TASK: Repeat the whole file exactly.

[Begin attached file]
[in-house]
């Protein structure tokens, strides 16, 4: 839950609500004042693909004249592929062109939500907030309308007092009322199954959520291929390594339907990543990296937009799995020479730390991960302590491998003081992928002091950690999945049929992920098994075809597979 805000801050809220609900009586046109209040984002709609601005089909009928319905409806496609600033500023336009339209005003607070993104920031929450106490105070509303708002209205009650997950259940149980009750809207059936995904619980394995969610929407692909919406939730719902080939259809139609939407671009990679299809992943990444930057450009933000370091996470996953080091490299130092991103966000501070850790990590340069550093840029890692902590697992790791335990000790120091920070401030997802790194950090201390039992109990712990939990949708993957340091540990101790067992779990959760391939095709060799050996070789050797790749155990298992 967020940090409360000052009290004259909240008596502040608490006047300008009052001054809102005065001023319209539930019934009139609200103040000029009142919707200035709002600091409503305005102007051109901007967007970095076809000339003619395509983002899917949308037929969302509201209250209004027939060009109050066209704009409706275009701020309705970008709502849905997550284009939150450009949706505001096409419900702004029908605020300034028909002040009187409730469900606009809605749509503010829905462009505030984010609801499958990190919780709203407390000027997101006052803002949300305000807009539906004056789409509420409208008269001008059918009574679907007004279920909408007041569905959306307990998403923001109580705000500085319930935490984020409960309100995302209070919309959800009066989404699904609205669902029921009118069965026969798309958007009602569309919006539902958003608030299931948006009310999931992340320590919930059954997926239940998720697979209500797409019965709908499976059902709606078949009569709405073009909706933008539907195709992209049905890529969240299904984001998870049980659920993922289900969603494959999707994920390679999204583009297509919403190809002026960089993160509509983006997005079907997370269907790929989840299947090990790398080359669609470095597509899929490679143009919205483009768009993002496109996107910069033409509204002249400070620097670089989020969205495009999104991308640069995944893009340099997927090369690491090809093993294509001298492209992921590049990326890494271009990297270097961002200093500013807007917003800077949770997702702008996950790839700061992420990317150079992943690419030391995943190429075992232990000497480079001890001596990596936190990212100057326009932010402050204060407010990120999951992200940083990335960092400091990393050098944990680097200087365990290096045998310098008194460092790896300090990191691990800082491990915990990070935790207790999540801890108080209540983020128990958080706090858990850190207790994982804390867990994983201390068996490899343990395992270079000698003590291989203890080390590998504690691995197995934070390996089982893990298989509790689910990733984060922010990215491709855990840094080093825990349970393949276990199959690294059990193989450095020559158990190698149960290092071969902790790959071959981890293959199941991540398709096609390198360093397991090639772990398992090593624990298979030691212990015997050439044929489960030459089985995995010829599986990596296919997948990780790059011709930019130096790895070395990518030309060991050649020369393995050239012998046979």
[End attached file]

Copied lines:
[in-house]
């Protein structure tokens, strides 16, 4: 839950609500004042693909004249592929062109939500907030309308007092009322199954959520291929390594339907990543990296937009799995020479730390991960302590491998003081992928002091950690999945049929992920098994075809597979 805000801050809220609900009586046109209040984002709609601005089909009928319905409806496609600033500023336009339209005003607070993104920031929450106490105070509303708002209205009650997950259940149980009750809207059936995904619980394995969610929407692909919406939730719902080939259809139609939407671009990679299809992943990444930057450009933000370091996470996953080091490299130092991103966000501070850790990590340069550093840029890692902590697992790791335990000790120091920070401030997802790194950090201390039992109990712990939990949708993957340091540990101790067992779990959760391939095709060799050996070789050797790749155990298992 967020940090409360000052009290004259909240008596502040608490006047300008009052001054809102005065001023319209539930019934009139609200103040000029009142919707200035709002600091409503305005102007051109901007967007970095076809000339003619395509983002899917949308037929969302509201209250209004027939060009109050066209704009409706275009701020309705970008709502849905997550284009939150450009949706505001096409419900702004029908605020300034028909002040009187409730469900606009809605749509503010829905462009505030984010609801499958990190919780709203407390000027997101006052803002949300305000807009539906004056789409509420409208008269001008059918009574679907007004279920909408007041569905959306307990998403923001109580705000500085319930935490984020409960309100995302209070919309959800009066989404699904609205669902029921009118069965026969798309958007009602569309919006539902958003608030299931948006009310999931992340320590919930059954997926239940998720697979209500797409019965709908499976059902709606078949009569709405073009909706933008539907195709992209049905890529969240299904984001998870049980659920993922289900969603494959999707994920390679999204583009297509919403190809002026960089993160509509983006997005079907997370269907790929989840299947090990790398080359669609470095597509899929490679143009919205483009768009993002496109996107910069033409509204002249400070620097670089989020969205495009999104991308640069995944893009340099997927090369690491090809093993294509001298492209992921590049990326890494271009990297270097961002200093500013807007917003800077949770997702702008996950790839700061992420990317150079992943690419030391995943190429075992232990000497480079001890001596990596936190990212100057326009932010402050204060407010990120999951992200940083990335960092400091990393050098944990680097200087365990290096045998310098008194460092790896300090990191691990800082491990915990990070935790207790999540801890108080209540983020128990958080706090858990850190207790994982804390867990994983201390068996490899343990395992270079000698003590291989203890080390590998504690691995197995934070390996089982893990298989509790689910990733984060922010990215491709855990840094080093825990349970393949276990199959690294059990193989450095020559158990190698149960290092071969902790790959071959981890293959199941991540398709096609390198360093397991090639772990398992090593624990298979030691212990015997050439044929489960030459089985995995010829599986990596296919997948990780790059011709930019130096790895070395990518030309060991050649020369393995050239012998046979």